A research project investigating the impact of the art education on artistic production from the 1960s to the present day and its relationship to the wider themes of education, culture and society.
Tate’s research on the interrelated histories of art education, artists’ relationships with society, and the impact of art pedagogy on artistic production supports the museum’s strategic aim of working with a wide community of artists. ‘Art School Educated’ reflects the fact that, despite their long history, distinguished national record and recent transformation, a comprehensive history of UK art schools has never been written.
This three-year project represents a first stage in this work and will identify the decisive reforms in the curriculum of the major London art schools from the 1960s to the present day, and ask how the curricula that were adopted relate to the output of the artists whose work is represented in Tate’s collection.
The project aims
The researchers will explore the impact of art pedagogy on artistic production and advance our understanding of the role that art schools have played in relation to broader educational, cultural and social realms. The project team will include social and education historians working alongside Tate art historians and curators.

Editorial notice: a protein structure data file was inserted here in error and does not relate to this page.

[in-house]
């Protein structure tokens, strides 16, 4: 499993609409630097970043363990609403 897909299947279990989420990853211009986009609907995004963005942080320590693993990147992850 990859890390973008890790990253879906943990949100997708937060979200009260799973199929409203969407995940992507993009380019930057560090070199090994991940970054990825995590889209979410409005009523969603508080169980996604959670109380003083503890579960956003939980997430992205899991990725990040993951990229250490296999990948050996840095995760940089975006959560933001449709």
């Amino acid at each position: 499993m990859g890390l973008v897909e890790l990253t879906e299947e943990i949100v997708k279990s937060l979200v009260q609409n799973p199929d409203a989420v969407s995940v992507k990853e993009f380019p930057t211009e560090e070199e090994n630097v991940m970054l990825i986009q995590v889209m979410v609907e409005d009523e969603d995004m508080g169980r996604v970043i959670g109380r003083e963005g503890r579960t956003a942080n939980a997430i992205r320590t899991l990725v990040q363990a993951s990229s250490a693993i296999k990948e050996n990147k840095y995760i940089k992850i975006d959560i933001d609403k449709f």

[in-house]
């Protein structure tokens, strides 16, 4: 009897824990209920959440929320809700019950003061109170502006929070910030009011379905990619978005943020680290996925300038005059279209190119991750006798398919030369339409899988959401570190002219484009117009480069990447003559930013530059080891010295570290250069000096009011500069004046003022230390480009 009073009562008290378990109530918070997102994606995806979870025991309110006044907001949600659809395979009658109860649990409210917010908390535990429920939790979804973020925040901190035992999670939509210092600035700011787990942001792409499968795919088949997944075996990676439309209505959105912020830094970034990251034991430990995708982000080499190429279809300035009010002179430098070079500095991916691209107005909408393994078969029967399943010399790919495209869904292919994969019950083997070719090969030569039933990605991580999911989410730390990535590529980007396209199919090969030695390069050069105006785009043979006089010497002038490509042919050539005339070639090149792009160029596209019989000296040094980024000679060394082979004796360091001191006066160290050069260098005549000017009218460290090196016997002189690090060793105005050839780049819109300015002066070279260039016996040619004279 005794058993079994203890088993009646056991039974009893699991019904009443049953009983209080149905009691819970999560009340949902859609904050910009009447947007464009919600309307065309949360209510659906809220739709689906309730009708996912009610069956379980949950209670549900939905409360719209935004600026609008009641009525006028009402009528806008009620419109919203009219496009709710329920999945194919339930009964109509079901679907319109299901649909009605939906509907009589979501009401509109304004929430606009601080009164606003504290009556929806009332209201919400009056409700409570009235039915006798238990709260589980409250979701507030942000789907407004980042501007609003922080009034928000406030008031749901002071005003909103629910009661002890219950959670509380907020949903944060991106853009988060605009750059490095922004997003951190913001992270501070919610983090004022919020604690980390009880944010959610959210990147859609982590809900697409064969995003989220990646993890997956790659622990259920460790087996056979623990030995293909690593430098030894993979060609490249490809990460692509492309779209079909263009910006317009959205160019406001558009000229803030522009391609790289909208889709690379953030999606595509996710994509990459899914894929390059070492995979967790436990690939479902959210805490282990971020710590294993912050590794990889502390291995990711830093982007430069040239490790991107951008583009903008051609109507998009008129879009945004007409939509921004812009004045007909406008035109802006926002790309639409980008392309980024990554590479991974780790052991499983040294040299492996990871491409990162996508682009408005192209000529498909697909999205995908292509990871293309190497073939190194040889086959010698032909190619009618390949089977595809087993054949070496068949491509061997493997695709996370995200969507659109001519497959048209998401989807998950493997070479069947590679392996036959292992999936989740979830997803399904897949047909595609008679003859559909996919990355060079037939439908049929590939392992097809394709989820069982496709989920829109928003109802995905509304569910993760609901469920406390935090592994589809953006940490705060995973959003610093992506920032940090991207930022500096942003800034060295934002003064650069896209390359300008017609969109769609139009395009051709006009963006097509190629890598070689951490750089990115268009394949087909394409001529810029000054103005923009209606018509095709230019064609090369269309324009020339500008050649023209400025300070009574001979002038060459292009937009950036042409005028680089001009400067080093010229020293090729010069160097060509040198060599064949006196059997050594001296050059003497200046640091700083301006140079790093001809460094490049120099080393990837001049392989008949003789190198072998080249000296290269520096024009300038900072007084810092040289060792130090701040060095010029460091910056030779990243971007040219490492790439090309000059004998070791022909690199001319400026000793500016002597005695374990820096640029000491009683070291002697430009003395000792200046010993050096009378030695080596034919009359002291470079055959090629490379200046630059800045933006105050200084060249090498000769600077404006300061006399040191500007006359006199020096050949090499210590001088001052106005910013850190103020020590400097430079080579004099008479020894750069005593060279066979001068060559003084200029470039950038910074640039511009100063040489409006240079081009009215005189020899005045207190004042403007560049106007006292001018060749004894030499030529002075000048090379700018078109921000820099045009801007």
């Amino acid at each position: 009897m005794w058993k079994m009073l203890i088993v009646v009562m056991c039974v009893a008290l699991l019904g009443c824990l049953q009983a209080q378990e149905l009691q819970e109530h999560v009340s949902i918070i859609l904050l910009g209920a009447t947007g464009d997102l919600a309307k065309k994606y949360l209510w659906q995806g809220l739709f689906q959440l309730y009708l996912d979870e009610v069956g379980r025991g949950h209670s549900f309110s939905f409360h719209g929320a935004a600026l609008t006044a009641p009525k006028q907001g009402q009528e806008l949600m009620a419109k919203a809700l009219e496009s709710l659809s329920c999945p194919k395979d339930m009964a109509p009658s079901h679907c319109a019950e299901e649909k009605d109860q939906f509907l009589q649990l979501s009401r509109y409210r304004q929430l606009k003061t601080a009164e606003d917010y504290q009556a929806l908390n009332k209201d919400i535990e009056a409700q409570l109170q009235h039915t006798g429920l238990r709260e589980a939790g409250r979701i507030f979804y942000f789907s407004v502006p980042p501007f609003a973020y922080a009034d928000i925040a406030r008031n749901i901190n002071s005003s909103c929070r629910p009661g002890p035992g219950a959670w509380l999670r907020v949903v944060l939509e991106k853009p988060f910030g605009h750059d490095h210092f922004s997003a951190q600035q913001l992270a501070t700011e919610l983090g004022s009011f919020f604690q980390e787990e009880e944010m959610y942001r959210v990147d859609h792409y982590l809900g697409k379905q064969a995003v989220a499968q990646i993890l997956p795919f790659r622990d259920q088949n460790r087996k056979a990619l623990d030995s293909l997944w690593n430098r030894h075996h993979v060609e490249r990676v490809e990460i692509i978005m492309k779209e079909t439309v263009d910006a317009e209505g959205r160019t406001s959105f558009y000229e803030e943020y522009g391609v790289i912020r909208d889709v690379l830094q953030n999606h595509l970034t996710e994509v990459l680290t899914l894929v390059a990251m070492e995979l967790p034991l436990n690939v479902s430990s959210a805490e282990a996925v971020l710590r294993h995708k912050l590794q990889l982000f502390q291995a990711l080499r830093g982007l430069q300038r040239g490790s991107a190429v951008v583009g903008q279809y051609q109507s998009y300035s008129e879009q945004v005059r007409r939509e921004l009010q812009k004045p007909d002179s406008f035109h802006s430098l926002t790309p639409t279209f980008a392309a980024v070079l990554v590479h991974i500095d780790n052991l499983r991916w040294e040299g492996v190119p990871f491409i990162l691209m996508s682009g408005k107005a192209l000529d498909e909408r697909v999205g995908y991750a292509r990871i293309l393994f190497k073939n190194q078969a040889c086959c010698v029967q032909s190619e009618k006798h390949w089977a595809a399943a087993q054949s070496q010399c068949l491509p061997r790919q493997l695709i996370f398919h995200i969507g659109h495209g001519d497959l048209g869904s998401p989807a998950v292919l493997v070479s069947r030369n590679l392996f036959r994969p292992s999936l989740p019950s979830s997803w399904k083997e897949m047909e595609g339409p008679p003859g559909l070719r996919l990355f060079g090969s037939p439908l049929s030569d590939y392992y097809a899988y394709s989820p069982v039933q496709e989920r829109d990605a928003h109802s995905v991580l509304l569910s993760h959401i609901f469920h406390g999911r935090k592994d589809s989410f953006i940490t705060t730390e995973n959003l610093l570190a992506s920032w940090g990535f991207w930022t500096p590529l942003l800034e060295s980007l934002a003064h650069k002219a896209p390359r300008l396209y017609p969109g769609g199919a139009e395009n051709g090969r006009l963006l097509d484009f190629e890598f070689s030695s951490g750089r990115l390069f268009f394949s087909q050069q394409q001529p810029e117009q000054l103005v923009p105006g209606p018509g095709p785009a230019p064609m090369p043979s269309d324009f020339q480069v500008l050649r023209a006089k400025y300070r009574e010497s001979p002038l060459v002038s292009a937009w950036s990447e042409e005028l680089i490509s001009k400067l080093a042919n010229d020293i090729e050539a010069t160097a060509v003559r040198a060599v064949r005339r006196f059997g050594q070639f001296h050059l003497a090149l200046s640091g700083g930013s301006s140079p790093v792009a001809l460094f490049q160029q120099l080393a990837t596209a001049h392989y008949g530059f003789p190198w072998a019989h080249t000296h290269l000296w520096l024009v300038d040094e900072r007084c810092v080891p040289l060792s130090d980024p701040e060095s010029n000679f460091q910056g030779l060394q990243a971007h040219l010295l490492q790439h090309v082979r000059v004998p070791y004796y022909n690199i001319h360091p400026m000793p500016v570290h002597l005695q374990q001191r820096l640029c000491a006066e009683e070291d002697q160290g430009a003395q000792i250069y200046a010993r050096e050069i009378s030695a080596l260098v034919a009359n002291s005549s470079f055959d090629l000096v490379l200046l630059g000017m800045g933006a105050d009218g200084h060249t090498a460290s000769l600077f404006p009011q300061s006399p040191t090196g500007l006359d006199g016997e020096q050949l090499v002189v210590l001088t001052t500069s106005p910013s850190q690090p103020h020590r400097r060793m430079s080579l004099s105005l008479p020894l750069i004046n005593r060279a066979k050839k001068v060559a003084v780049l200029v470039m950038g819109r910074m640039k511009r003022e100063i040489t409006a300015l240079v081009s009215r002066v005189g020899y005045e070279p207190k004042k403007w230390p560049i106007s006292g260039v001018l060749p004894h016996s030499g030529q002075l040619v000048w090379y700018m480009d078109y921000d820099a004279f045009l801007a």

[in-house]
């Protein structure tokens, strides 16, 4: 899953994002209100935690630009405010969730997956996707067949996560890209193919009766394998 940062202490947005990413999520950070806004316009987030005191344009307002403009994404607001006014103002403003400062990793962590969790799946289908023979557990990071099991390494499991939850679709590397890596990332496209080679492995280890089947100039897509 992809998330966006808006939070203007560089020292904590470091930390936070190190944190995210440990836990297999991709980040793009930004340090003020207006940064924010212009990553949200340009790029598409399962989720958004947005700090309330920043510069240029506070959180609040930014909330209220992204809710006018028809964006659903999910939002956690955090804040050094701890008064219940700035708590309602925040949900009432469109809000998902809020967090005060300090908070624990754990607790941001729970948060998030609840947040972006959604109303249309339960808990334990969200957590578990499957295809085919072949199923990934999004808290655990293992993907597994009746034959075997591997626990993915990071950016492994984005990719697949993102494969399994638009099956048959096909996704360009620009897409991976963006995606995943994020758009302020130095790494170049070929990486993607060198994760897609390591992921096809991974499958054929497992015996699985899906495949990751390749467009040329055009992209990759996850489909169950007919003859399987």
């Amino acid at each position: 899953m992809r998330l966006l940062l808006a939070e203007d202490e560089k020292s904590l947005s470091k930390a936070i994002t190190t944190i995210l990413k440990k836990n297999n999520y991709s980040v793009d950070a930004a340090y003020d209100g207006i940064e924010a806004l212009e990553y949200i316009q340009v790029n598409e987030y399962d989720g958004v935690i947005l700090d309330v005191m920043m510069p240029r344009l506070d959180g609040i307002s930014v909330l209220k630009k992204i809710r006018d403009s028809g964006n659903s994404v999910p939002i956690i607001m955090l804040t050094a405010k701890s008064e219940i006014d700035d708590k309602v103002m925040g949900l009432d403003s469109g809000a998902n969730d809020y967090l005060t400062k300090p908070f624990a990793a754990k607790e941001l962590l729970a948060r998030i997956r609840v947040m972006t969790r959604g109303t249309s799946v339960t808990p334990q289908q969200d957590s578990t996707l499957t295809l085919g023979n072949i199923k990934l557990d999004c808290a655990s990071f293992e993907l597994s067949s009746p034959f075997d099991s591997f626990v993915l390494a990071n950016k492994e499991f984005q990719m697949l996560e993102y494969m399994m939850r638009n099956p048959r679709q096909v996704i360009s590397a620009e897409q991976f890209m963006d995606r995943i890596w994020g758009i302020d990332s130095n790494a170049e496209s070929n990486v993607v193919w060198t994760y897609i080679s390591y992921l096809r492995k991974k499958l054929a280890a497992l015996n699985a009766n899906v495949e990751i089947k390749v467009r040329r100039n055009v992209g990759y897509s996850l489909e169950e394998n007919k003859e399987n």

They will identify the paradigm institutions and historic periods, which will form the starting points for a set of case studies, and seek to explain how pedagogic goals have changed and what now are the values placed on the liberal tradition of fine art and the (applied) arts of design?
Original, primary research on designated art schools will form the basis of new institutional histories and accounts of curriculum development.
Tate as a national centre for the study of the history of art education
The project seeks to confirm Tate as a recognised national centre for the study of the history of art education, encourage new interpretations of works in the museum’s collection, allow the museum to capture, archive and preserve an aspect of UK history that is largely undocumented and with every passing year more vulnerable to loss, and become an important source for future discussions about tertiary-level art education and its impact on the creative industries and the knowledge economy. These are topics that show no signs of lessening in their national significance.
The project team will produce a range of traditional scholarly publications, develop ideas for exhibitions and displays, and will have a dedicated microsite on the Tate website.
Updated April 2010.
Supported by The Leverhulme Trust 2009–13